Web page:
Friday, August 22, 2008

Wacky ways to get yourself known

I've always been fascinated by strange, creative and off the wall publicity strategies. From time to time I like to post ideas from the field - especially publicity stunts that go beyond what many people believe to be "traditional media"

The following story was submitted by Shana Mahaffey
Publicist – San Francisco

When Kemble Scott's debut novel SoMa was released, he figured he probably wouldn't be getting on Oprah. As a new author, the chances of getting any publicity were slim to none. He thought it would be especially tough for his book. Set in the underground of San Francisco, he knew that newspaper editors (especially book review editors) tend to ignore work they think is too edgy.
So Scott decided to take the pitch for his book directly to readers.

What could be more democratic than YouTube?

He created a series of companion videos that told the true stories that inspired the novel. Even though SoMa is a work of fiction, the places featured in the book are real. The videos revealed a side of the city few in mainstream society knew existed. Collectively, the videos have been viewed about 60,000 times. That was enough to create buzz for the book.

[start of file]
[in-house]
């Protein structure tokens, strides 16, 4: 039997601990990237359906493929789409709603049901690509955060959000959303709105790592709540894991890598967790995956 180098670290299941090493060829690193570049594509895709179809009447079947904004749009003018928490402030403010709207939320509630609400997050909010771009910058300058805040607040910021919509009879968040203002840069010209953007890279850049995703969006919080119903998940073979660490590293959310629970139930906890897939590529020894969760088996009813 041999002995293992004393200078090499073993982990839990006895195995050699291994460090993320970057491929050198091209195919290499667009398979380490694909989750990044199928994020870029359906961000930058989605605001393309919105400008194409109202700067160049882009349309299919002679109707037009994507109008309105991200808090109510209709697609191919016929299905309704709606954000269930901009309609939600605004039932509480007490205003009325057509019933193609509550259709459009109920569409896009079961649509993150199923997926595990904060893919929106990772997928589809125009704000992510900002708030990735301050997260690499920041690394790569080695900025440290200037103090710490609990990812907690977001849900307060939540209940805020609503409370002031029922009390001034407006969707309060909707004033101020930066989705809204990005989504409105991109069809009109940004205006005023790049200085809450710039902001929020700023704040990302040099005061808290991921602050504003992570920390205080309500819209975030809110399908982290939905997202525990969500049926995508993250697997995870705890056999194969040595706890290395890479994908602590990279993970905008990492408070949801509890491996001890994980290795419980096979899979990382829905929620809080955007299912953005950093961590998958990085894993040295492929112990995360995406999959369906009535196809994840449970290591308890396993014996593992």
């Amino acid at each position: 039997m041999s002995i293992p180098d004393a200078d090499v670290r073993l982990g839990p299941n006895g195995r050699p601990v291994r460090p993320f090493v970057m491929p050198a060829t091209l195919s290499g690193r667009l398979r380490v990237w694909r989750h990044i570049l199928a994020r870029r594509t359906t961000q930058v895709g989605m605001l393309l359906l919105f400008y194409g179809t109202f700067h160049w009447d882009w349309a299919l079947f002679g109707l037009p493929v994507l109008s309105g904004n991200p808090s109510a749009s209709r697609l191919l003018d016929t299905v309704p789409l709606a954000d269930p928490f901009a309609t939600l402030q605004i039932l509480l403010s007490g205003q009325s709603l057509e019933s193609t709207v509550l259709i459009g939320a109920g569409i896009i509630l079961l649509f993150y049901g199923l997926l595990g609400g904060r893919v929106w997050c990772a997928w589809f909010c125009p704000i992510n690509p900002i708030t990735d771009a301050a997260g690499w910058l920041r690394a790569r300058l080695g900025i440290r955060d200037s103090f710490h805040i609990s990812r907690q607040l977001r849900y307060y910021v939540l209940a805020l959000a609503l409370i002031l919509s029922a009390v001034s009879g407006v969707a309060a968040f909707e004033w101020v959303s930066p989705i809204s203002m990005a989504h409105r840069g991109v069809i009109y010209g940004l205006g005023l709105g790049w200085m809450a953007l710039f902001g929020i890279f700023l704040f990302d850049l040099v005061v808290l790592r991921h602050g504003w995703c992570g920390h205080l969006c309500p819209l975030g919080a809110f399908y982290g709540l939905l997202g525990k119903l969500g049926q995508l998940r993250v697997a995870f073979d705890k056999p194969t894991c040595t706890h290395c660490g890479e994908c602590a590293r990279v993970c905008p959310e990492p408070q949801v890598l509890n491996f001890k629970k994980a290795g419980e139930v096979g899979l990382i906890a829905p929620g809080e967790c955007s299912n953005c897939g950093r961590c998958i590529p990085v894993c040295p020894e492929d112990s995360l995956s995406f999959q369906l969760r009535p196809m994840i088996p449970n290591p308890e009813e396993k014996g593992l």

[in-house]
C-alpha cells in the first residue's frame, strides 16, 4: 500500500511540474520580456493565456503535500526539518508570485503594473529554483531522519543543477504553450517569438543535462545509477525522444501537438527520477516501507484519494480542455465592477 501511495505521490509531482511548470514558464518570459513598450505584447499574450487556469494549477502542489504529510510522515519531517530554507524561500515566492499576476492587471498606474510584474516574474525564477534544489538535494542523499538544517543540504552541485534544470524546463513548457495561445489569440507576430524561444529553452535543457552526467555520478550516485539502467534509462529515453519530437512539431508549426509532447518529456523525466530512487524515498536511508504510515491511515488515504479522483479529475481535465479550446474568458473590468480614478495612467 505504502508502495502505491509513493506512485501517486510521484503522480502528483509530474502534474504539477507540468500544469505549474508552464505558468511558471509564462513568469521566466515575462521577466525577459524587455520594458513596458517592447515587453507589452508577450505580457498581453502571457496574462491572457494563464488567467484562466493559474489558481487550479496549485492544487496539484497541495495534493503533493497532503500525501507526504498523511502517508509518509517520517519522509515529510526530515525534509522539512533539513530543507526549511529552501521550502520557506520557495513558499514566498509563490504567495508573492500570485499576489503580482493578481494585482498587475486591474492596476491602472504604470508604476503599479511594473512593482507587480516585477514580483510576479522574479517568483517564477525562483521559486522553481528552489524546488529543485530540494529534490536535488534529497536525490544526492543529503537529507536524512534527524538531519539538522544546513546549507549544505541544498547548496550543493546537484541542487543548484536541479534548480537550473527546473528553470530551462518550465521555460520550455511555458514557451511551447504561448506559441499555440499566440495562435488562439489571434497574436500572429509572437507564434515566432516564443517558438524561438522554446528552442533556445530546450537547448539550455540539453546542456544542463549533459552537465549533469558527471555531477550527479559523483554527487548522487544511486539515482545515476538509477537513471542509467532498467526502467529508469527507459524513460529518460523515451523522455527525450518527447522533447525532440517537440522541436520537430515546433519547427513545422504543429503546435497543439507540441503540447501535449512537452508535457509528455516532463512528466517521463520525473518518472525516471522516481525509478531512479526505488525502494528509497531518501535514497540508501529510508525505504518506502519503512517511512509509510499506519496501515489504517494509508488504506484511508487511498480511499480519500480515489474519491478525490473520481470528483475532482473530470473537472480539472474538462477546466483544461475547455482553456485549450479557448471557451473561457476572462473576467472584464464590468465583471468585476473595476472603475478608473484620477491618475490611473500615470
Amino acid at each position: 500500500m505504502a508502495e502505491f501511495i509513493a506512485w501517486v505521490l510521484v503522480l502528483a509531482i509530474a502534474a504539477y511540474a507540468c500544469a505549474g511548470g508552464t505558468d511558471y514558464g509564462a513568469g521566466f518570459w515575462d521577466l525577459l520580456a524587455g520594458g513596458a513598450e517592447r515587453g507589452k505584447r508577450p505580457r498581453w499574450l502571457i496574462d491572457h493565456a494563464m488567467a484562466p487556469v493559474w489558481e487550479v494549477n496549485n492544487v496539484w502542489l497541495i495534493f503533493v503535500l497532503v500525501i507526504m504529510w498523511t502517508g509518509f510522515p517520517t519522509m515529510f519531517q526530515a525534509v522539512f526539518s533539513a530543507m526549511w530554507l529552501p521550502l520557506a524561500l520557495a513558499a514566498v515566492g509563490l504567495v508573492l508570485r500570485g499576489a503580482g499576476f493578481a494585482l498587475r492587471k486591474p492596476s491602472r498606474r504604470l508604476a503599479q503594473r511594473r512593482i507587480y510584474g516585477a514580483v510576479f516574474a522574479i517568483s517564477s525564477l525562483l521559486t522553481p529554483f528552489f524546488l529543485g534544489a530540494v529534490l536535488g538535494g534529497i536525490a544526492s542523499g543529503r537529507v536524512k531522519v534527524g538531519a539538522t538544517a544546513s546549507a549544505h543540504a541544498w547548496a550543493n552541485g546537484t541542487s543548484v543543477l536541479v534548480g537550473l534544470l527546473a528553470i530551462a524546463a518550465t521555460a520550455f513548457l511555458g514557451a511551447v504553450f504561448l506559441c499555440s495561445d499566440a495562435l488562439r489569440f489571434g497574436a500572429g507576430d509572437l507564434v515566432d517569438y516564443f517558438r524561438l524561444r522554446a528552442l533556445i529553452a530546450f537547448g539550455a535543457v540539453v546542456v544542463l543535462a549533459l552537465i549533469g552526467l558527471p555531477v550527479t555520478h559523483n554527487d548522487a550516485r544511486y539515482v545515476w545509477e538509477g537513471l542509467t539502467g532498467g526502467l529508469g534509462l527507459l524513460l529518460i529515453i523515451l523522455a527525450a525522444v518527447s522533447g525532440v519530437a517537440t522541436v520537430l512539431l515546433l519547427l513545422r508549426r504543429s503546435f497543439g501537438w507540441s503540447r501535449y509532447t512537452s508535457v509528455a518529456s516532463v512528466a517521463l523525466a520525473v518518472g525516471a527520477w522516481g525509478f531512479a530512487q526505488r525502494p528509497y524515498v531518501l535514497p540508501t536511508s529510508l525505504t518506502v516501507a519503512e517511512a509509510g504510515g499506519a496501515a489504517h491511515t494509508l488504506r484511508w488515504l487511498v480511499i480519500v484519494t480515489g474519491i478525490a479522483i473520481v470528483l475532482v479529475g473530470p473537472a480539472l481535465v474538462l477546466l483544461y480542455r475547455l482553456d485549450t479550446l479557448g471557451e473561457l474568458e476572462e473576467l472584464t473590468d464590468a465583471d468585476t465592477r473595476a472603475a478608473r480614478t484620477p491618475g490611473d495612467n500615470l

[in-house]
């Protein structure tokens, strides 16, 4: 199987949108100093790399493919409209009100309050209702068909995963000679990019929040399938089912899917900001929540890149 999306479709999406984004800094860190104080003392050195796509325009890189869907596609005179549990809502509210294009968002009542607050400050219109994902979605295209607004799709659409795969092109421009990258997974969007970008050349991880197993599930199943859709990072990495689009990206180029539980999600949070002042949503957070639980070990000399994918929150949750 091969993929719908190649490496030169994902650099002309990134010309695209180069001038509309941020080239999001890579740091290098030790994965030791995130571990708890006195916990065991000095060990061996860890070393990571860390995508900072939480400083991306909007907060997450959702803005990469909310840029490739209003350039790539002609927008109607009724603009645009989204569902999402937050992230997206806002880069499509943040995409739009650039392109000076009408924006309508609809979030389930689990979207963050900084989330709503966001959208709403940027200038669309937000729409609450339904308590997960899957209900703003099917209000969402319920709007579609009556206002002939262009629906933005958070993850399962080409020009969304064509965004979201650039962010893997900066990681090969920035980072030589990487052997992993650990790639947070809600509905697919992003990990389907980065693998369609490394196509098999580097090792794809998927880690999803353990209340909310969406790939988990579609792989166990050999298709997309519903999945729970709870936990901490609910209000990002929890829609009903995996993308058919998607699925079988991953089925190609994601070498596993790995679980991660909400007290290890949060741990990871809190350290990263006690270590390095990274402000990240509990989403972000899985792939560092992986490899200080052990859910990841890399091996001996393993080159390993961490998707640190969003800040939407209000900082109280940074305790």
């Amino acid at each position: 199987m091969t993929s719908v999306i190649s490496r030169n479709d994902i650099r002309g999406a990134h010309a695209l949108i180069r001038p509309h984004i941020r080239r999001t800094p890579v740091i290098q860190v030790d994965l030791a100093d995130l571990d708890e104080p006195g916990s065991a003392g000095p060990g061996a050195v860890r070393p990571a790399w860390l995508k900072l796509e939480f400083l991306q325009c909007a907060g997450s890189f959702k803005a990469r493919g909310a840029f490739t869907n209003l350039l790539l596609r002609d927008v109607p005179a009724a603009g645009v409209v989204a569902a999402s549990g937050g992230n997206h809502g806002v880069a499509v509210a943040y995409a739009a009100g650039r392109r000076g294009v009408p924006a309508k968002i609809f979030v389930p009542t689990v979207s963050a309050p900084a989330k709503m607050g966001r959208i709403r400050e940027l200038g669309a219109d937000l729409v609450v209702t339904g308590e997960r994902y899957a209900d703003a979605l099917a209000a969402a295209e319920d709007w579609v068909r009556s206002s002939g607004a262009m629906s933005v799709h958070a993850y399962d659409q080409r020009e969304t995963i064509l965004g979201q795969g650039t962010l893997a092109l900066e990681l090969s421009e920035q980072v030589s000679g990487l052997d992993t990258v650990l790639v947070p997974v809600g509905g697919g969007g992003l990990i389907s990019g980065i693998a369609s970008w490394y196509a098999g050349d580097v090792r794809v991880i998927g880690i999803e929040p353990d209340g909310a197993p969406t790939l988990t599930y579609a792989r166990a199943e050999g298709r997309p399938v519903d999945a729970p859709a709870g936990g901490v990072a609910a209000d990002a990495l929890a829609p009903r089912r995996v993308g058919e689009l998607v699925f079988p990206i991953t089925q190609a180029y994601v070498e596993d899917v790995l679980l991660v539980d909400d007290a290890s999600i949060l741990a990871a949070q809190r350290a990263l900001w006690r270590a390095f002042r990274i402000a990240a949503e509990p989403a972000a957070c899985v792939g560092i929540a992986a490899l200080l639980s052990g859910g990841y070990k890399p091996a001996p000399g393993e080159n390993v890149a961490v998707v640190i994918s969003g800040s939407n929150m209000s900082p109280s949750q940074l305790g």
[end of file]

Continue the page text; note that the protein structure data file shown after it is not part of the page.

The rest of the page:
Scott went from being a relatively unknown writer to hitting the San Francisco Chronicle's bestsellers list the first week the book was for sale. That was before Scott had done a single public appearance, and without any coverage from mainstream media.Eventually SoMa would hit #4 on the bestsellers list. And the story of the YouTube videos became a marketing vehicle itself.

Scott was the first to use YouTube to promote a work of fiction this way, and that led to mentions in newspapers and on the notorious blog ValleyWag. An estimated 300,000 different books are published each year in the United States, so it's a monumental task to get one to stand out from the crowd. It's also widely believed that books don't benefit very much from traditional advertising. That's why you don't use TV commercials for books. Instead, books tend to succeed by word of mouth, like one neighbor telling another over the backyard fence. Now, in the grassroots age of the Internet, YouTube can be just like a little neighborhood.